This has seemed to work for me in almost every case (except those cases where my task is to tidy my room or organize my study table). But since each of us are entirely different, I make no such claim that this idea might work for everybody. And in the case that this does not seem to work well for you, I highly suggest you to have a look at this article that provides a more comprehensive set of guidelines to overcome procrastination.

3. Feeling Intimidated


I once began this independent project of building a code repository that would have solutions to common algorithms and coding tasks in multiple languages(and even language independent logic). My intentions were to start with basic algorithms and when things start getting tougher, rope in a few batch mates who were stronger coders and build an open source project for helping students like me across the world. 1 week into starting my initiative, I came across this wonderful website called GeeksforGeeks. It already seemed to do everything I had planned to do and it was even doing way more than what I had planned to do! I felt it would be pointless working on that project. And, I aborted the idea!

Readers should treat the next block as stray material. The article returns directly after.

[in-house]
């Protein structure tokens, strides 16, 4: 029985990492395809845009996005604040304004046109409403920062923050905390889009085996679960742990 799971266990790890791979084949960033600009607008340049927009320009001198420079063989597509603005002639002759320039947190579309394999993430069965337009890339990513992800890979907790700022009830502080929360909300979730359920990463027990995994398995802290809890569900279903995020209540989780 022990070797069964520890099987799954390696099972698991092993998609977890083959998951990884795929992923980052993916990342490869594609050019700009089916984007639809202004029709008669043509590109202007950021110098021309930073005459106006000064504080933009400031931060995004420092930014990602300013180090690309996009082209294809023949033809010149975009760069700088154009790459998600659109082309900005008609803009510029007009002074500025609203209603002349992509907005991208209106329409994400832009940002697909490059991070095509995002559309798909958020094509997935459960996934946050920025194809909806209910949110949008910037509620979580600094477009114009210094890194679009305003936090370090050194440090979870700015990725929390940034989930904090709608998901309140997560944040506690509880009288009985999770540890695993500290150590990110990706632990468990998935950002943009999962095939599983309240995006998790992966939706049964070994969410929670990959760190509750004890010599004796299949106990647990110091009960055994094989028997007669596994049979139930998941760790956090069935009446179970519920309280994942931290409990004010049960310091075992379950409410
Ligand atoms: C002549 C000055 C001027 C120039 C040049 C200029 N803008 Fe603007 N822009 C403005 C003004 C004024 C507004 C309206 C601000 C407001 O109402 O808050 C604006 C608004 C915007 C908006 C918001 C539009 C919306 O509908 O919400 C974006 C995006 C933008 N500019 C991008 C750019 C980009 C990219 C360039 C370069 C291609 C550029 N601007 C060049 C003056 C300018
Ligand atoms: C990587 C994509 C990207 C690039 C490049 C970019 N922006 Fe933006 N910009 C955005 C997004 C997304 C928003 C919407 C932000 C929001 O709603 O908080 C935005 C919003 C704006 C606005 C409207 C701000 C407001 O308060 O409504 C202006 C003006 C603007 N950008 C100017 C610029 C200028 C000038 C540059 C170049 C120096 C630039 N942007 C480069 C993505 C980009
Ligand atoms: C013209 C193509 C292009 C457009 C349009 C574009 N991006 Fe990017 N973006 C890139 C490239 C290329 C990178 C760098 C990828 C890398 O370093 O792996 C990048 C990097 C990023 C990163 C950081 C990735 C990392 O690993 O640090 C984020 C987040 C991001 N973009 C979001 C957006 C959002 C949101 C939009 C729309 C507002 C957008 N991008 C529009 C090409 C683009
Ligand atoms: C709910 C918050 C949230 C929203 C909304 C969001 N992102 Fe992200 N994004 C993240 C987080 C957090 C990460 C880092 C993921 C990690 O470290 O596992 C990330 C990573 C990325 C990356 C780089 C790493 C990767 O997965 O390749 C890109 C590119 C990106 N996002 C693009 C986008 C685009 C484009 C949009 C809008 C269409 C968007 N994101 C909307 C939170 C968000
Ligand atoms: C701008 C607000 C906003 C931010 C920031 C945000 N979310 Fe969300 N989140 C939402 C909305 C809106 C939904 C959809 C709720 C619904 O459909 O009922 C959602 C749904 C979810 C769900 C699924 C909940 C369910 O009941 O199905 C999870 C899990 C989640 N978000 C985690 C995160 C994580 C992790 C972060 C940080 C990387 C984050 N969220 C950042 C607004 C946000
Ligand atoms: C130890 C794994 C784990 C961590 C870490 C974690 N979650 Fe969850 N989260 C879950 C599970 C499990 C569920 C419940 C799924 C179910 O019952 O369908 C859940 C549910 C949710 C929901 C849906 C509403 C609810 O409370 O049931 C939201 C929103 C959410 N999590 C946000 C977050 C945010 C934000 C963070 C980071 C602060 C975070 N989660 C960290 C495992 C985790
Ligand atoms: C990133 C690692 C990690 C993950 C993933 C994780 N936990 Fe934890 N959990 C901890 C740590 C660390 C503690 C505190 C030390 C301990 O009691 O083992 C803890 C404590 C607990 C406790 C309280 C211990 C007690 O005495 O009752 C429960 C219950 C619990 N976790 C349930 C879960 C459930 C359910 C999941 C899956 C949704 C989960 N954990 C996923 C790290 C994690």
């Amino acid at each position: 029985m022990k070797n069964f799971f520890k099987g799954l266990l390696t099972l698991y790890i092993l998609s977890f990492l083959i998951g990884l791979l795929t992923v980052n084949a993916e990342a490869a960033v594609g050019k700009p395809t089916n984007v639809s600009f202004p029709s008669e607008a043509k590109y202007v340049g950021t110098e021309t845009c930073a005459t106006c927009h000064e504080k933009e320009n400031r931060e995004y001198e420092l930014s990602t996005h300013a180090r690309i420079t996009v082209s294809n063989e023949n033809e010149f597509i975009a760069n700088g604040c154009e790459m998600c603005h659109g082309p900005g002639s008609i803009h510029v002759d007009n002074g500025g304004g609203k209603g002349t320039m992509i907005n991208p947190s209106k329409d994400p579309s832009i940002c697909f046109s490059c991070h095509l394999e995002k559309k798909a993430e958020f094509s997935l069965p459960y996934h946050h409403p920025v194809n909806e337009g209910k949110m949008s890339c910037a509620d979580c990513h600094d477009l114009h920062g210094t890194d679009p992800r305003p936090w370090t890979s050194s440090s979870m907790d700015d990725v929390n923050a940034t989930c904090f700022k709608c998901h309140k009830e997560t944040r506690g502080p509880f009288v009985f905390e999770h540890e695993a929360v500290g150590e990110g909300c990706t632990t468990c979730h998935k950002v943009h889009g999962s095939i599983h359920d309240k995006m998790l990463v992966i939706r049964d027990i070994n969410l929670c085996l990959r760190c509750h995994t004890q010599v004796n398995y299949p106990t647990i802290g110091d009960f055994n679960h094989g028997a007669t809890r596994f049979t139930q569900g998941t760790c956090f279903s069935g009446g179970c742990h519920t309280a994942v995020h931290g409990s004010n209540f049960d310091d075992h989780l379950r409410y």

Looking back now, if I had persisted in working on that project I would have been able to learn and perfect a huge deal of competitive programming and also master core algorithms. The project would also have been a wonderful opportunity for me to learn how to manage content delivery to an audience and also manage a team. Not to forget, it would have embellished my resume.

But, I let the chance go. Why? Only because I was too intimidated by what I saw on GeeksforGeeks. There was no need for feeling little or being intimidated. All I had to do was trust in myself and realise that, “Whatever I was doing, it had to be for my growth. Not to upset some already established player in the field.”

All the intimidation and pressure I felt, they were creations of my inner self.

4. Letting people influence your goals

Photo by William Rouse on Unsplash

There has been a plethora of ideas that I have had over the past couple of years that I didn’t work through just because others had doubts on the success of these ideas.